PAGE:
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Education News

Educators Learn Empathy, Better Relationship Skills So Students Can Learn More

There’s a growing idea in education that students need to learn more than reading, writing and arithmetic. Those are social and emotional skills. And some believe that shift starts with teachers.



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Megan Marcus
Megan Marcus leads the leadership training for school principals and administrators from several school districts and charter networks. Marcus studied psychology and has done research around social-emotional competencies of teachers in Boston.


Before, Megan Marcus wanted to be a therapist. Now she’s a kind of counselor for teachers.

“Stand on up, stand on up! Awareness, empathy, seen and radical acceptance,” called out Marcus, naming “tribe” names for a three-day retreat for school leaders this week in Houston.

At FuelEd, teacher learn skills like compassion and empathy. These are also the “tribe” names for the small group sessions.

Marcus is CEO and founding of the training group FuelEd.

It’s part of a growing trend in education: that students need to learn more than reading, writing and arithmetic. Those are social and emotional skills.

But how can they learn those skills, if their teachers and school leaders don’t practice them?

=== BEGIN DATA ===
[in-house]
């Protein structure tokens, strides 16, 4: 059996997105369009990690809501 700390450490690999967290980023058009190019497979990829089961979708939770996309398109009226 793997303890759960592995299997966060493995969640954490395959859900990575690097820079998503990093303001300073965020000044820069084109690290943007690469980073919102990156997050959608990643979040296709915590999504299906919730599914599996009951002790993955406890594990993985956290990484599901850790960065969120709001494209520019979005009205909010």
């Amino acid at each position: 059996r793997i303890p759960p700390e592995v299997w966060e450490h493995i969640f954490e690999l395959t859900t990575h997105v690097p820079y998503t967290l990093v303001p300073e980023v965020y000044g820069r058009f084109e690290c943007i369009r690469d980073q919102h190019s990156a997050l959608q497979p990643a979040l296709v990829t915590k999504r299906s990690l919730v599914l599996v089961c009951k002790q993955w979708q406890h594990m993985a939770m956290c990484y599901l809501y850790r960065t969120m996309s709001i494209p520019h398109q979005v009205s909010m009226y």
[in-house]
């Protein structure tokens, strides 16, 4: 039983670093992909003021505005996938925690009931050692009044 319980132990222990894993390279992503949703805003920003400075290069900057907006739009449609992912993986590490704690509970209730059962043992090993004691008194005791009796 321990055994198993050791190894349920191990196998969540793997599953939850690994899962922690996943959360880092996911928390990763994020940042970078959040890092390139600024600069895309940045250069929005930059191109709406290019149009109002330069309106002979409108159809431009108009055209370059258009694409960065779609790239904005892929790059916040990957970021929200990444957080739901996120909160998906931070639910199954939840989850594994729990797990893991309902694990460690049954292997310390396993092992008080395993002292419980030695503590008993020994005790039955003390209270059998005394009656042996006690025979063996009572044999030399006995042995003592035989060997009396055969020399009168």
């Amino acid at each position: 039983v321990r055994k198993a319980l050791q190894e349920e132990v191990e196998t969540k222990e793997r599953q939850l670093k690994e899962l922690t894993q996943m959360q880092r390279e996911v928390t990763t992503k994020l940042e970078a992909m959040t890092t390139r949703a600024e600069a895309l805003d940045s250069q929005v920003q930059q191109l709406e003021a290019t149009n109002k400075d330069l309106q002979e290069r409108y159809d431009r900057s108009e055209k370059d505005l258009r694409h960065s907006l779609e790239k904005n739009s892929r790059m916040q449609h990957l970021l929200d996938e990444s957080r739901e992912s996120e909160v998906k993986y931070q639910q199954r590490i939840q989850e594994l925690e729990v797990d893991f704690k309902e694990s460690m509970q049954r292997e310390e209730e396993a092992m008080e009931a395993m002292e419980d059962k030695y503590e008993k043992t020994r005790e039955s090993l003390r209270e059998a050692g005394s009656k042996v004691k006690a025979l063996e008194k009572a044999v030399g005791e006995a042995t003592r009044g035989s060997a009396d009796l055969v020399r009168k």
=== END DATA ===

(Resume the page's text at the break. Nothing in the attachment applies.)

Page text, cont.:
That’s where Marcus’ training group, FuelEd, comes in.

It’s been working with districts and charter schools in Greater Houston since 2012 to coach instructors on things empathy, better relationships and emotional triggers.

“Here we’re going to sharing more about ourselves, understanding more about others and doing so is going to enhance our learning and catalyze positive change,” said Marcus at the event this week.

Marcus explained that learning happens through relationships, because of how the brain works.

In practice, it may sound less like professional development and more like group therapy.

“And I look back on my past year and when I’ve been upset with my members of my team, I’ve been like short, but that’s not me,” said Derrick Bass as he opened up to colleagues from the YES Prep charter network.

He believes that this emotional component and focus on relationships has been missing from education for a long time.

If it sounds kind of touchy-feely, some teachers at the training agreed.

Stephanie Clayton, also with YES Prep, said that she’s found some sessions useful, but she still has reservations.

“Talking about how I’m feeling and thinking for three days sounds like a lot of thinking and feeling and — so that’s where I’m still kind of on the fence,” she said.

Major school groups, however, have signed up for this training including the Houston Independent School District and the KIPP charter network.


secure attachments
One idea at the FuelEd training is around the idea of secure attachments. Teachers explored how they can be both secure and insecure attachments for students and other colleagues on campus.